Yeah I didn’t think so
Nevertheless however, I should point out it does have good writing and some pretty interesting ideas if you could find a nicely edited abridged version that would be the way to go
Are you kidding me, this guy who read the book is so bad! He reads like he is reading it for the first time and sounds like a low-end AI voice in a low budget Sci-Fi B-movie.
If its a Kim Stanly Robinson book its a great book and the guy who read the Mars Trilogy was a fantastic reader, so i didn't even listen to the preview but i will not be downloading the other 2 books on this set if the same guy read them
I listened to the first five minutes of this book and gave up. The narrator reads in a robotic monotone that throws me out of the experience. He..talks...like...this...with...small...pauses...between...each...word.
I wish I'd checked out the preview before I bought this.
"bad bad <pause> bad"
I am actually upset I gave a credit for this. This is the worst READER, yes, reader - NOT narrator, I have ever heard. I think most 6th graders could read better.
I don't even know if the actual book is any good because I could not get past how it was being orated.
NOT WORTH A CREDIT OR THE TIME TO LISTEN
I think the book might really be good, but the narrator made the book really difficult to get through. I feel he was too monotone and not sure I would purchase another book that he narrates.
I'm wondering if the narrator was required to read in a boring monotone. He picks up when he's imitating the characters so I know he can read with more charisma but, wow. Also, I thought the book would be similar to the movie "The Day After Tomorrow" with more action about the 'impending storm.' Maybe I'm being premature because I'm only to the SECOND half of the book, but their still just talking about global warming. I'm finding it difficult to continue on... I will, and hopefully I'll be pleasantly surprised.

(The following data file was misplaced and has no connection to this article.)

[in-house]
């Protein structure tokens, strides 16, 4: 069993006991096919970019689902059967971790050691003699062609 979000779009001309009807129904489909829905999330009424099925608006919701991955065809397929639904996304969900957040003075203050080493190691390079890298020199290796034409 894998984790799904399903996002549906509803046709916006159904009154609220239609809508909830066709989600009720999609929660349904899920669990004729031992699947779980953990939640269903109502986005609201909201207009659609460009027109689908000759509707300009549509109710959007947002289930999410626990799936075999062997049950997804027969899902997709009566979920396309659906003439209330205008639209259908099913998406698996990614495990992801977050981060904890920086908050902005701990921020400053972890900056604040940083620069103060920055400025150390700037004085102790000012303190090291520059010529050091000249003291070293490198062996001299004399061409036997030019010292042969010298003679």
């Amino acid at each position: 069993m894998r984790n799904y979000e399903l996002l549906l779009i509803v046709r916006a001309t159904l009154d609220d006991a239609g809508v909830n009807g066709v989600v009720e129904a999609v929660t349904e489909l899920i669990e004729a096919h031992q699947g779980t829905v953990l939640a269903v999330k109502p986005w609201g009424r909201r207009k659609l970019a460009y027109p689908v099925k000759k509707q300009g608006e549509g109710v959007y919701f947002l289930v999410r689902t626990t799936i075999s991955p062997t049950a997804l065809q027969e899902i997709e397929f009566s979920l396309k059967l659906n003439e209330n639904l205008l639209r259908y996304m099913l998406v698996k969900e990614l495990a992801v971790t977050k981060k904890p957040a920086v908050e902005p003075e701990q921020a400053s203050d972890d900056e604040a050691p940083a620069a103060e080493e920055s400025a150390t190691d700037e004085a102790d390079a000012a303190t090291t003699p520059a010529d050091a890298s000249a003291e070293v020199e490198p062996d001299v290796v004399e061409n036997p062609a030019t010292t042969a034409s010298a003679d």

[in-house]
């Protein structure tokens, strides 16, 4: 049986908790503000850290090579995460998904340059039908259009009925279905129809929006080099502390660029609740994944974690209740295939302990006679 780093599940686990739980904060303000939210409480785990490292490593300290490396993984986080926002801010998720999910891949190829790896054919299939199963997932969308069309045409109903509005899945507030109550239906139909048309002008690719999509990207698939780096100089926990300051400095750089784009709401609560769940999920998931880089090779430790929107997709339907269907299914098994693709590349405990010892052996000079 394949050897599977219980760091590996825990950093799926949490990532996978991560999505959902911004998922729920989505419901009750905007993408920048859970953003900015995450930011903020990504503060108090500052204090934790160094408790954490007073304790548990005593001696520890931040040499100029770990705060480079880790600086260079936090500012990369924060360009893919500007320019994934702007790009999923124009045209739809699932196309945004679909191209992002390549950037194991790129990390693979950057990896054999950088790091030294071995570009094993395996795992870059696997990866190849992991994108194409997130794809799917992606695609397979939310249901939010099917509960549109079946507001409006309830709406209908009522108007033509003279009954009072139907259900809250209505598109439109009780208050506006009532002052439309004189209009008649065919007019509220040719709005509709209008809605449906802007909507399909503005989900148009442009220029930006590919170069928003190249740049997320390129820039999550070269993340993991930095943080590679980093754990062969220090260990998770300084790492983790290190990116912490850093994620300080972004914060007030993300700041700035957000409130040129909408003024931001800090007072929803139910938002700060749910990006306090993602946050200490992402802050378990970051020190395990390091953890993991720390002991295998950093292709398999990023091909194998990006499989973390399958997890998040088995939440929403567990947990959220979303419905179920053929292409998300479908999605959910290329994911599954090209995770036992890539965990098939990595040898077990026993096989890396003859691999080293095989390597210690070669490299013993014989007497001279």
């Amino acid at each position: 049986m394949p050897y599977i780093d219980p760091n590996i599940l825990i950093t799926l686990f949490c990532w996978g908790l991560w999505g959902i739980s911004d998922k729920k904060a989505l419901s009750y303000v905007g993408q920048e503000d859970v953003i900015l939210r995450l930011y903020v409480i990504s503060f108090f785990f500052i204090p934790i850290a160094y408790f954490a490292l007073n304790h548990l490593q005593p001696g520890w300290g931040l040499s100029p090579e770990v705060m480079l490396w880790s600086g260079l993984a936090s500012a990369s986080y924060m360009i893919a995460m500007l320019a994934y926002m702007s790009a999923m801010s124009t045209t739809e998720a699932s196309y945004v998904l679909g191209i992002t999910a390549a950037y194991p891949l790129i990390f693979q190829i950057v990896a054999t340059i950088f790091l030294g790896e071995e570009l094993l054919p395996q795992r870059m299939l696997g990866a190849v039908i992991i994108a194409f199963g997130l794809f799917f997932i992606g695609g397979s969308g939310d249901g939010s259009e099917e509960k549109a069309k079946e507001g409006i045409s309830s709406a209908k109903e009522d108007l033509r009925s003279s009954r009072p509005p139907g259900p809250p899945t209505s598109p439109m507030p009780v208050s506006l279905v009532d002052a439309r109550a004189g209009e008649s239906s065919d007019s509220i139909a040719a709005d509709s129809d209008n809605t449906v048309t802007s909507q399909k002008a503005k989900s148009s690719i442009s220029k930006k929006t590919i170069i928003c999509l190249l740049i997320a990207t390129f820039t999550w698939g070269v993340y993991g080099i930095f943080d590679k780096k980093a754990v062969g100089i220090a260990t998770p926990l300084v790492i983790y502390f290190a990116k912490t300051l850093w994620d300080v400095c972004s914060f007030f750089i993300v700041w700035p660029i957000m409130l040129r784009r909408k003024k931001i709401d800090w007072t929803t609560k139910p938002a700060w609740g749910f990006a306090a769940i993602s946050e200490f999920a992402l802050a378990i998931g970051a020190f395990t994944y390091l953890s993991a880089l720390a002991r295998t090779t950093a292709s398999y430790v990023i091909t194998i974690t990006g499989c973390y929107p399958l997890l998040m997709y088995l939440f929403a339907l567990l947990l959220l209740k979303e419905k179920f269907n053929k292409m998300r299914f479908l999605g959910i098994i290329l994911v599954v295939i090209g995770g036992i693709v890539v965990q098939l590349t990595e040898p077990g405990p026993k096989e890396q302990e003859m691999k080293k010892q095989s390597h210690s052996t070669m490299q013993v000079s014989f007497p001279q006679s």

"Dissapointing, poor narration, slow story"
I had high hopes of this book, the jacket sounded good and I like these kind of books. But... the narration is very monotone, no life in it. The story is boring, sorry it is. read the amazon reviews and they will tell you the same thing, wish i had read them first. It has some interestingt parts, but all in all not worth a credit!
I haven't had the pleasure of the Mars books yet, althouhg i have down loaded them. Hope they are better!!
"Yeah ... the ... narator ... is ... horrible ... !"
He's got an annoying 4-3 beat going for most of the book. And the monotone almost drove me nuts.
I like Robinson (the Mars trilogy) but this lacks any clear structure. The characters are not believable. The action doesn't make sense. And the some of the geographical details are flat out wrong (I grew up in the DC area). I'd like to comment on the science but what there was of it was so scattered and isolated that I couldn't decide if it made any sense.
Save your credits.
"Needs a different narrator"
The author provides a foreword which is fine but the main narrator is either the best available text to speech computer program or a flat, wooden reader. His presentation and especially his cadence are quite distracting.
"Interesting premise--Horrible narrator"
The narrator of Forty Signs appears to have just learned to read. He spoils what might possibly be an interesting read. It was very hard to tell if I liked the book or not because of his odd pacing, his lack of inflection and his weird robotic pronouncing of certain words and sentences. I gave the book 2 stars more for the author's sake, because it's quite possible this is an interesting book. I can honestly say I would NOT recommend buying the audio version of it. If I read the sequels I'll buy the actual books.
The story line has little relationship to Sci-fi or fantasy. The writting style is entirely too verbose, with significant time spent in descriptive detail that has very little bearing on the story line. The real story is the middle age crisis that the main character is enduring, not global warming.
Narration is dry and plodding. The narrator rarely displays the real feeling that the scene should invoke.
I don't recommend that anyone spend their money or credits on this book